Maths, baths and computer models: ways to make health services more efficient

Chris Sherlaw-Johnson looks at different approaches being used to improve the efficiency and effectiveness of health services, and explains the value they could bring to the NHS.

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Published: 02/10/2018

How can mathematics and computer models improve referral to treatment times? Perhaps imagine running a bath. If you know its size and shape, you can work out a formula that enables you to predict the water level at any time, depending on how fast the water is coming out of the tap. If you don’t put the plug in, then you can adjust your calculations to take account of the size of the plughole.

Now, suppose you want to be really wasteful and only use the hot tap, and want the water in the bath to be as hot as possible. The smaller the plughole, the fuller the bath will get, the longer the water will spend in the bath, the cooler the water will become and hence the less likely you are to ensure it maintains an acceptably hot temperature. Understanding a bit about thermodynamics, you can now add an extra formula that predicts average water temperature in the bath.

Although the real details are a bit more complex, this can be used as an analogy for understanding referral to treatment times. Much as you can calculate the impact of turning the tap one way or another, or widening/narrowing the plug hole, you can predict the consequences of changes in referral volumes or specialist capacity and therefore work out efficient ways of managing list sizes or for solving bottlenecks.

This was a paper recently presented by Dr Richard Wood from NHS Bristol, North Somerset and South Gloucestershire CCG at the 60th annual Operational Research Society conference hosted by Lancaster University. It was one of many papers in the health care applications stream describing how mathematical and computer models are used to improve the efficiency and effectiveness of health services.

Other examples include:

  • Developing a predictive model using information on the referral forms for breast cancer screening to establish the risk of abnormal screening results. Then hospitals can investigate the consequences of choosing different thresholds for identifying high-risk women, using a computer simulation that models the processes of screening, diagnosis and treatment, and their influences on clinical outcomes.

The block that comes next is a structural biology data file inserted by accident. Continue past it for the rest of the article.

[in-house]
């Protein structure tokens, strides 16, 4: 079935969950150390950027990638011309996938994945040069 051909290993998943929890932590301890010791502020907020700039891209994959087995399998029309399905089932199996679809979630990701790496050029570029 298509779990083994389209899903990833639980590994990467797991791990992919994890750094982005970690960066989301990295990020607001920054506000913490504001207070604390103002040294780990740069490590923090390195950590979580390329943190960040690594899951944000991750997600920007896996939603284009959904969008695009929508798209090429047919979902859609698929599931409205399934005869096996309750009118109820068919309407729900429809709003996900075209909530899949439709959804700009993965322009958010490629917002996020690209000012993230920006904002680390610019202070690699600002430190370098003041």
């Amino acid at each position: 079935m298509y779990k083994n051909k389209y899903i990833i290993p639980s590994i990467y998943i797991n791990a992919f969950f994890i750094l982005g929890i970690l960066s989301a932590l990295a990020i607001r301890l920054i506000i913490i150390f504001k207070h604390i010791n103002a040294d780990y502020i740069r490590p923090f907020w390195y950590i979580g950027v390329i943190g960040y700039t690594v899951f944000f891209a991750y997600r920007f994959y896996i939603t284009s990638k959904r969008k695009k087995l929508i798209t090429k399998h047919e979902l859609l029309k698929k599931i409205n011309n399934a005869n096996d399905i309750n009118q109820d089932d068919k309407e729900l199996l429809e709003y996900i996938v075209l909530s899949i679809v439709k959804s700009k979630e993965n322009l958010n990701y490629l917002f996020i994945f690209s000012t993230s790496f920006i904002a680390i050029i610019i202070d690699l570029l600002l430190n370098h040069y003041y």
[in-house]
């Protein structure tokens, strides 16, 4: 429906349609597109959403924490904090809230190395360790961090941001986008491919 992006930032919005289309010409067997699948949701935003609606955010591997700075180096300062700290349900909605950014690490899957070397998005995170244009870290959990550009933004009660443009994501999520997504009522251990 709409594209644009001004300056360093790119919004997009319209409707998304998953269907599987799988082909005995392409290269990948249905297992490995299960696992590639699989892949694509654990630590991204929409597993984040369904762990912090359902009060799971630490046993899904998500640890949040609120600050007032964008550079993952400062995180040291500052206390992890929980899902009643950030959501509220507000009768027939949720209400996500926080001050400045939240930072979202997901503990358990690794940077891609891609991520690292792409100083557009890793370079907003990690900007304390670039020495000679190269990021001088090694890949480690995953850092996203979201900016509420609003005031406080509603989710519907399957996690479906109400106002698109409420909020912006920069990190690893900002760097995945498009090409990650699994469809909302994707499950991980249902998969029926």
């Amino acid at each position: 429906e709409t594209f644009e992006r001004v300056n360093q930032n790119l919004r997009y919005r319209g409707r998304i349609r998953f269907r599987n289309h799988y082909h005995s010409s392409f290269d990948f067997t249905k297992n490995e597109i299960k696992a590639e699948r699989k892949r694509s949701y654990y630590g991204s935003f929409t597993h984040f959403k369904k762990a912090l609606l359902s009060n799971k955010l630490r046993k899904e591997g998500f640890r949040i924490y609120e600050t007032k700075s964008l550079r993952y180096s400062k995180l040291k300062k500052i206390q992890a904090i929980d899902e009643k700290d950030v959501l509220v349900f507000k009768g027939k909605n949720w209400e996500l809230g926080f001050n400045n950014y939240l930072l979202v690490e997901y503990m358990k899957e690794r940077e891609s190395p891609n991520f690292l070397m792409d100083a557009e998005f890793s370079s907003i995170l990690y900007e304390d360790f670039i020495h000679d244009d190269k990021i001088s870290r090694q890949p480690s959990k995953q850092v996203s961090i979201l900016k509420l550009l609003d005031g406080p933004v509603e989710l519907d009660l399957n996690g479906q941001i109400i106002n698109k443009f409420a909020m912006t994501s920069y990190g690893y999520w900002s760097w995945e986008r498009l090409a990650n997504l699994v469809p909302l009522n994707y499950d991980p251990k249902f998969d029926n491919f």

• Using mathematical formulae of queueing behaviour to evaluate different approaches for reducing overcrowding in emergency departments and achieving the four-hour target. This has been used to explore what would happen if, for example, low acuity patients were managed differently, or if beds were freed up quicker.
  • Developing a system for helping surgeons plan their schedules based on what is known about their case mix.
  • Using computer modelling to help design the layout of a hospital.

Faster knowledge

A major value of these approaches is that they enable you to estimate the consequences of doing something before actually doing it. And in health care, direct observational studies are not always practical. For example, there may be too many possible ways for organising a service that can be tested in one observational study; the sample sizes may be too small; the effects of a change may not be visible for a long time; or it may be too disruptive to the service to test options in practice.  

Furthermore, modelling different options needs much less resource than setting up and testing multiple ways of delivering services. Often, however, the idea is not to replace direct observation but to help choose which of several options is likely to give the better outcomes, and therefore which to focus on in an observational study.

Becoming more commonplace

Although operational research and modelling applications are often being developed in health care, a common problem is getting them widely used. This can be due to expensive software for simulation applications, and a shortage of technical expertise within hospitals and the wider health care system. The Health Foundation-funded PLETHORA project has aimed to address this issue of wider use through setting up national working groups, targeting key areas such as building analytical capacity or how researchers engage with the NHS.

And progress is being made. CCGs are now employing modellers, as are some trust business intelligence units. Attempts are also being made to make simulation tools more accessible by providing open source software or reprogramming key elements in Excel. Some tools map out care pathways very clearly, making it easy for users to see how particular changes influence the wider system. And creating useful analogies like the bathtub scenario can help demystify what can appear to decision-makers as a complicated black box.

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